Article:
The Abstract.

Every proposal, even very brief ones, should have an abstract. Some readers read only the abstract, and most readers rely on it initially to give them a quick overview of the proposal and later to refresh their memory of its main points. Agencies often use the abstract alone in their compilations of research projects funded or in disseminating information about successful projects.

Though it appears first, the abstract should be written last, as a concise summary (approximately 200 words) of the proposal. It should appear on a page by itself numbered with a small Roman numeral if the proposal has a table of contents and with an Arabic number if it does not.

To present the essential meaning of the proposal, the abstract should summarize or at least suggest the answers to all the questions mentioned in the Introduction above, except the one about cost (which is excluded on the grounds that the abstract is subject to a wider public distribution than the rest of the proposal). Certainly the major objectives of the project and the procedures to be followed in meeting these objectives should be mentioned.

The abstract speaks for the proposal when it is separated from it, provides the reader with his first impression of the request, and, by acting as a summary, frequently provides him also with his last. Thus it is the most important single element in the proposal.

The Table of Contents.

Very brief proposals with few sections ordinarily do not need a table of contents; the guiding consideration in this is the reader's convenience. Long and detailed proposals may require, in addition to a table of contents, a list of illustrations (or figures) and a list of tables. If all of these are included, they should follow the order mentioned, and each should be numbered with lower-case Roman numerals. If they are brief, more than one can be put on a single page.

The table of contents should list all major parts and divisions (including the abstract, even though it precedes the table of contents). Subdivisions usually need not be listed. Again, the convenience of the reader should be the guiding consideration.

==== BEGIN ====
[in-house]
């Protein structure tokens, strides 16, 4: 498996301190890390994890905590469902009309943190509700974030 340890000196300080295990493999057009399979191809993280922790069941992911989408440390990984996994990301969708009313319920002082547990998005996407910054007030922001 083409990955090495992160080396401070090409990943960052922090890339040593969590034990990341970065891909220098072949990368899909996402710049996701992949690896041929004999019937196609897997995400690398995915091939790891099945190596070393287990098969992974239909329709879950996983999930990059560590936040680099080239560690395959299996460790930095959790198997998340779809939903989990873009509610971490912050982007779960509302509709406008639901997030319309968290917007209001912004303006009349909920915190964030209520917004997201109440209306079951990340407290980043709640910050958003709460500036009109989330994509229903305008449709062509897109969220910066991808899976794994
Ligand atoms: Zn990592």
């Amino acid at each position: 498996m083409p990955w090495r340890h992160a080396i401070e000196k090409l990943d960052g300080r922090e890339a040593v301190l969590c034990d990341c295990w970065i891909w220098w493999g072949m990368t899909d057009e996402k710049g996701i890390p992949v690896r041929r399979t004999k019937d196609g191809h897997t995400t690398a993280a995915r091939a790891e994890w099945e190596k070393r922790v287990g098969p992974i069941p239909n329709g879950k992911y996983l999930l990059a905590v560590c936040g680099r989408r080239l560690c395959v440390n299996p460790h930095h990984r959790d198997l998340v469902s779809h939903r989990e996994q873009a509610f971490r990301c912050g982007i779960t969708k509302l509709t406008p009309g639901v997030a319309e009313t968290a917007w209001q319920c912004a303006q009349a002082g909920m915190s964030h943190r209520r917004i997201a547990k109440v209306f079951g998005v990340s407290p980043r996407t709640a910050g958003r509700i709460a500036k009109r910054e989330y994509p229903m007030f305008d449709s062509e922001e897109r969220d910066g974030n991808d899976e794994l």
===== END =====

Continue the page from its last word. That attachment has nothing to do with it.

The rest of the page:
The Introduction.

The introduction of a proposal should begin with a capsule statement of what is being proposed and then should proceed to introduce the subject to a stranger. You should not assume that your reader is familiar with your subject. Administrators and program officers in sponsoring agencies want to get a general idea of the proposed work before passing the proposal to reviewers who can judge its technical merit. Thus the introduction should be comprehensible to an informed layman. It should give enough background to enable him to place your particular research problem in a context of common knowledge and should show how its solution will advance the field or be important for some other work. Be careful not to overstate, but do not neglect to state very specifically what the importance of your research is.

In introducing the research problem, it is sometimes helpful to say what it is not, especially, if it could easily be confused with related work. You may also need to explain the underlying assumption of your research or the hypotheses you will be using.

If the detailed exposition of the proposed research will be long or complex, the introduction may well end by specifying the order and arrangement of the sections. Such a preview helps a reviewer begin his reading with an orderly impression of the proposal and the assurance that he can get from it what he needs to know.

The general tone of the introduction should reflect a sober self-confidence. A touch of enthusiasm is not out of place, but extravagant promises are anathema to most reviewers.

The Background Section.

This section may not be necessary if the proposal is relatively simple and if the introduction can present the relevant background in a few sentences. If previous or related work must be discussed in some detail, however, or if the literature of the subject must be reviewed, a background or literature review section is desirable.

A background discussion of your own previous work usually can be less detailed than the customary "progress report." Here you should not attempt to account for time and money spent on previous grants but rather point your discussion to the proposed new (or continuing) research. Sufficient details should be given in this discussion (1) to make clear what the research problem is and exactly what has been accomplished; (2) to give evidence of your own competence in the field; and (3) to show why the previous work needs to be continued. Some sponsors want to know also who has funded the previous work.

Literature reviews should be selective and critical. Reviewers do not want to read through a voluminous working bibliography; they want to know the especially pertinent works and your evaluation of them. A list of works with no clear evidence that you have studied them and have opinions about them contributes almost nothing to the proposal.